Are we asking too much of transactional memory?
I've been reading up a lot about transactional memory lately. There is a bit of hype around TM, so a lot of people are enthusiastic about it, and it does provide solutions for painful problems with locking, but you regularly also see complaints:
- You can't do I/O
- You have to write your atomic sections so they can run several times (be careful with your local variables!)
- Software transactional memory offers poor performance
- [Insert your pet peeve here]
I understand these concerns: more often than not, you find articles about STMs that only run on some particular hardware that supports some really nifty atomic operation (like LL/SC), or it has to be supported by some imaginary compiler, or it requires that all accesses to memory be transactional, it introduces type constraints monad-style, etc. And above all: these are real problems.
This has lead me to ask myself: what speaks against local use of transactional memory as a replacement for locks? Would this already bring enough value, or must transactional memory be used all over the place if used at all?
Yes, some of the problems you mention can be real ones now, but things evolve. As any new technology, first there is a hype, then the new technology shows that there are some unresolved problems, and then some of these problems are solved and others not. This result in another possibility to solve your problems, for which this technology is the more adapted.
I will say that you can use STM for a part of your application that can leave with the constraints the currents state of the art have. Part of the application that don't mind about a lost of efficiency for example.
Communication between the transaction and non transactional parts is the big problem. There are STM that are lock aware, so them can interact in a consistent way with non transactional parts.
I/O is also possible, but your transaction becomes irrevocable, that is, can not be aborted. That means that only one transaction can use I/O at the same time. You can also use I/O once the top level transaction has succeed, on a non-transactional world, as now.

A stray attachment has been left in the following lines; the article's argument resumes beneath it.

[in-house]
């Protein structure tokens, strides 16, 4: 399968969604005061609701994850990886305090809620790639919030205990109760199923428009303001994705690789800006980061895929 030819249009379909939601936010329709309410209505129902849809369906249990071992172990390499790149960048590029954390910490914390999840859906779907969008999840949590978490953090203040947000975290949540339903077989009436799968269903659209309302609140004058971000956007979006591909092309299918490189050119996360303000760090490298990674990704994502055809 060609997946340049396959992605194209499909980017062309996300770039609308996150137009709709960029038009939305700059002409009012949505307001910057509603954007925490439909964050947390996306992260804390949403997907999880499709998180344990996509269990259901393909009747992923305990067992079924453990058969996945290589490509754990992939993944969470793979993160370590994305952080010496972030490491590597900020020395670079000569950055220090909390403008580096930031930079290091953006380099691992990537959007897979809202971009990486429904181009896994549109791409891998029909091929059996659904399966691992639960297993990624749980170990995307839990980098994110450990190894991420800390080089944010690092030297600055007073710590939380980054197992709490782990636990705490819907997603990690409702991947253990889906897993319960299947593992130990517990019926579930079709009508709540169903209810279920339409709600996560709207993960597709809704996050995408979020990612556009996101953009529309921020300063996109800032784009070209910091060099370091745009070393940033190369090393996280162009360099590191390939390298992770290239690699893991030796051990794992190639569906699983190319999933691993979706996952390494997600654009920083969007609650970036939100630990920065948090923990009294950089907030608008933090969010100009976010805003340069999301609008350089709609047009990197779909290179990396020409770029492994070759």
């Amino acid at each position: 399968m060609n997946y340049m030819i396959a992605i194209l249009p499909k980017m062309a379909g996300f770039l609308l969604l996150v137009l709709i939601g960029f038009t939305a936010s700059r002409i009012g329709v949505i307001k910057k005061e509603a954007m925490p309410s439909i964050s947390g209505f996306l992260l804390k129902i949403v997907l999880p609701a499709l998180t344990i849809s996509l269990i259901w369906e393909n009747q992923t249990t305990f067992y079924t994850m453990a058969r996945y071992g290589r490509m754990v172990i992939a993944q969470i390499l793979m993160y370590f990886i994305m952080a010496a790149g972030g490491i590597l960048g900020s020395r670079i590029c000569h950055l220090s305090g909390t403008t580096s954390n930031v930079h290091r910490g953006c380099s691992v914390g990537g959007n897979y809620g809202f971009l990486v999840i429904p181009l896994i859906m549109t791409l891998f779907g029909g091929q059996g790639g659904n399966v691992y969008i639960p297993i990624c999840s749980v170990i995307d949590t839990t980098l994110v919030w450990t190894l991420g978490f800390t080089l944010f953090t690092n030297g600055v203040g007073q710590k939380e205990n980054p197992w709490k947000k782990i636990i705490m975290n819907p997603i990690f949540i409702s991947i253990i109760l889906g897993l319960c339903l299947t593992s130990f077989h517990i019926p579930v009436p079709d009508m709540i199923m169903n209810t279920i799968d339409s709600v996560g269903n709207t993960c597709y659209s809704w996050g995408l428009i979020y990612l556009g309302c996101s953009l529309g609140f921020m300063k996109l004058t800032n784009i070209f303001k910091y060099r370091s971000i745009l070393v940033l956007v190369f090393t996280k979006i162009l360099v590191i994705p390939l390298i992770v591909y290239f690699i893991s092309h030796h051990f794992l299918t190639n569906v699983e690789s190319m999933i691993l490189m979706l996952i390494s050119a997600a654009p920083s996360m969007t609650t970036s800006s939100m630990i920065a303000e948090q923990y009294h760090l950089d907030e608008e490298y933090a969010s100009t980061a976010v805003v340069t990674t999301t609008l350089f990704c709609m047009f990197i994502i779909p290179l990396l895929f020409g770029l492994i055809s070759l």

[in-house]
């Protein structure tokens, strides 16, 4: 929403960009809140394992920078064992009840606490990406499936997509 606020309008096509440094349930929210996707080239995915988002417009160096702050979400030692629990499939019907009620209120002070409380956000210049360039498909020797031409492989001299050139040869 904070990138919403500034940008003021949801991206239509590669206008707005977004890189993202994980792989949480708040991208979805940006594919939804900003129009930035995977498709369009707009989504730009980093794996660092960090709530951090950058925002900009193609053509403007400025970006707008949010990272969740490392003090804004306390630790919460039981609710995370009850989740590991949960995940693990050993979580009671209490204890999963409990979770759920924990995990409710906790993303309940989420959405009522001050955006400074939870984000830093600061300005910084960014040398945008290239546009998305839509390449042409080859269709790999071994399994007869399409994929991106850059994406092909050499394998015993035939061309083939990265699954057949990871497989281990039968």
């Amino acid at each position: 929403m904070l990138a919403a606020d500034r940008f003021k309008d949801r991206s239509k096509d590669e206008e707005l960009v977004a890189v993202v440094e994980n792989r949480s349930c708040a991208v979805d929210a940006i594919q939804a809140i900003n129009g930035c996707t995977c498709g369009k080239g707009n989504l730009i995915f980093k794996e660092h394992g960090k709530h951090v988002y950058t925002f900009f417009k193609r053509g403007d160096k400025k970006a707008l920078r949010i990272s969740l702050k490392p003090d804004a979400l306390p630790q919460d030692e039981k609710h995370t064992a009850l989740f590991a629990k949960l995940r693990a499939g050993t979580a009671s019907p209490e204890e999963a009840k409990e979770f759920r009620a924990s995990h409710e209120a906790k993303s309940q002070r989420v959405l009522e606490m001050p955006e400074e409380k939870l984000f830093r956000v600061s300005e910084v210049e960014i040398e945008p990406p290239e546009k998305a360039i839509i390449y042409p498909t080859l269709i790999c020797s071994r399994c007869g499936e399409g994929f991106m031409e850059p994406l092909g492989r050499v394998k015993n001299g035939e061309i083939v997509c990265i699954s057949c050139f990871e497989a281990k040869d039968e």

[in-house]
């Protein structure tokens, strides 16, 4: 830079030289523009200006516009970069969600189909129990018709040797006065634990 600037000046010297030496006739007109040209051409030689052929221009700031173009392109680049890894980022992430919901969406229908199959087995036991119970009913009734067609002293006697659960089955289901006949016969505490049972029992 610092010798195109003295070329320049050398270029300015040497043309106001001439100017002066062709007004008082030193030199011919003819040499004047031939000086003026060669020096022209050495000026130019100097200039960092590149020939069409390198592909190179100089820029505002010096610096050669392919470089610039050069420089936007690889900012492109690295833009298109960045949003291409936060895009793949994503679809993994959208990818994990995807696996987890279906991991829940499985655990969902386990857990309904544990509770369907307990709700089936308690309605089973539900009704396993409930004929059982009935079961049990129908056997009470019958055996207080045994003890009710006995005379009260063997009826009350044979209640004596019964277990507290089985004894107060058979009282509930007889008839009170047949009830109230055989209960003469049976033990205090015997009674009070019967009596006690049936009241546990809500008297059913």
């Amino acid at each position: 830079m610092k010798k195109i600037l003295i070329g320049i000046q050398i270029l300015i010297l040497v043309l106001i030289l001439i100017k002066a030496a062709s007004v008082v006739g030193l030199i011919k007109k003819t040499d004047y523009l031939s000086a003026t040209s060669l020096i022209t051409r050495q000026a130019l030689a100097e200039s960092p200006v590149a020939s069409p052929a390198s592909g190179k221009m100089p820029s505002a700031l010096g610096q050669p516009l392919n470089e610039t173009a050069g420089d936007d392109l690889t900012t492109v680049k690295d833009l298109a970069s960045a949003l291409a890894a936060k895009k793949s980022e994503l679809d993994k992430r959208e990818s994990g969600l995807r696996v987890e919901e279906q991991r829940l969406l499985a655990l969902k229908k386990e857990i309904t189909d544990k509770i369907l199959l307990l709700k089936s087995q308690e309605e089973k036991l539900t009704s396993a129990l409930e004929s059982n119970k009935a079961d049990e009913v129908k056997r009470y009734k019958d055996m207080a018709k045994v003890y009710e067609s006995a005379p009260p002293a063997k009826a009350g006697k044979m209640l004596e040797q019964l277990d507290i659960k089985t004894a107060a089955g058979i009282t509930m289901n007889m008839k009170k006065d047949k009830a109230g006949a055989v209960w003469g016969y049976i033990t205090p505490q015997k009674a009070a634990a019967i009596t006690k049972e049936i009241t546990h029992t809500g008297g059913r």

Most of the STM library base systems force the user to make the difference between transactional and non transactional data. So yes, you need to understand what this exactly means. On the other hand, compilers can deduce what access must be transactional or not, the problem been that they can be too conservative, decreasing the efficiency we can get when we manage explicitly the different kind of variables. This is the same as having static, local and dynamic variables. You need to know the constraints each one have to make a correct program.
I've been reading up a lot about transactional memory lately.
You might also be interested in this podcast on software transactional memory, which also introduces STM using an analogy based on garbage collection:
The paper is about an analogy between garbage collection and transactional memory. In addition to seeing the beauty of the analogy, the discussion also serves as a good introduction to transactional memory (which was mentioned in the Goetz/Holmes episode) and - to some extent - to garbage collection.
If you use transactional memory as a replacement for locks, all the code that executes with that lock held could be rolled back upon completion. Thus the code that was previously using locks must be transactional, and will have all the same drawbacks (and benefits).
So, you could possibly restrict the influence of TM to only those parts of the code that hold locks, right? Every piece of code that can be called during a held lock must support TM, in that scenario. How much of your program does not hold locks and is never called by code that holds locks?